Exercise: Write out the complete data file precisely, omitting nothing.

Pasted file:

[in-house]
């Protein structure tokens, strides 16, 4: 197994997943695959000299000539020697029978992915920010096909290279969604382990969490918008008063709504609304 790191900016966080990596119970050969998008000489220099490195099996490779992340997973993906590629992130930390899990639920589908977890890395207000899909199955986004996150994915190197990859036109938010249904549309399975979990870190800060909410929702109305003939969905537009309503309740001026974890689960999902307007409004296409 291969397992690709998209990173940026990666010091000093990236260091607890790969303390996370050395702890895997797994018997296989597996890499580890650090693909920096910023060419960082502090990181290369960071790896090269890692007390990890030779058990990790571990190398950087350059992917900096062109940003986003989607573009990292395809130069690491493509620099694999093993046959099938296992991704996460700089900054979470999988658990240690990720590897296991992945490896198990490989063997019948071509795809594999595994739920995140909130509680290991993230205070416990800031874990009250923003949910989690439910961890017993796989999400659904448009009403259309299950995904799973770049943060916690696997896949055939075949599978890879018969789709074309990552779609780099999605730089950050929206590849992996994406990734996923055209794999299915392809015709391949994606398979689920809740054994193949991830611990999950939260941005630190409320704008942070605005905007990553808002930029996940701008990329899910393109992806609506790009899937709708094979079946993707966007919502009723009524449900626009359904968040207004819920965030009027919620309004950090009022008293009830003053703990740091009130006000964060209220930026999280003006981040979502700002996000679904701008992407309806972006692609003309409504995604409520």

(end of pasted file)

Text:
[in-house]
């Protein structure tokens, strides 16, 4: 197994997943695959000299000539020697029978992915920010096909290279969604382990969490918008008063709504609304 790191900016966080990596119970050969998008000489220099490195099996490779992340997973993906590629992130930390899990639920589908977890890395207000899909199955986004996150994915190197990859036109938010249904549309399975979990870190800060909410929702109305003939969905537009309503309740001026974890689960999902307007409004296409 291969397992690709998209990173940026990666010091000093990236260091607890790969303390996370050395702890895997797994018997296989597996890499580890650090693909920096910023060419960082502090990181290369960071790896090269890692007390990890030779058990990790571990190398950087350059992917900096062109940003986003989607573009990292395809130069690491493509620099694999093993046959099938296992991704996460700089900054979470999988658990240690990720590897296991992945490896198990490989063997019948071509795809594999595994739920995140909130509680290991993230205070416990800031874990009250923003949910989690439910961890017993796989999400659904448009009403259309299950995904799973770049943060916690696997896949055939075949599978890879018969789709074309990552779609780099999605730089950050929206590849992996994406990734996923055209794999299915392809015709391949994606398979689920809740054994193949991830611990999950939260941005630190409320704008942070605005905007990553808002930029996940701008990329899910393109992806609506790009899937709708094979079946993707966007919502009723009524449900626009359904968040207004819920965030009027919620309004950090009022008293009830003053703990740091009130006000964060209220930026999280003006981040979502700002996000679904701008992407309806972006692609003309409504995604409520």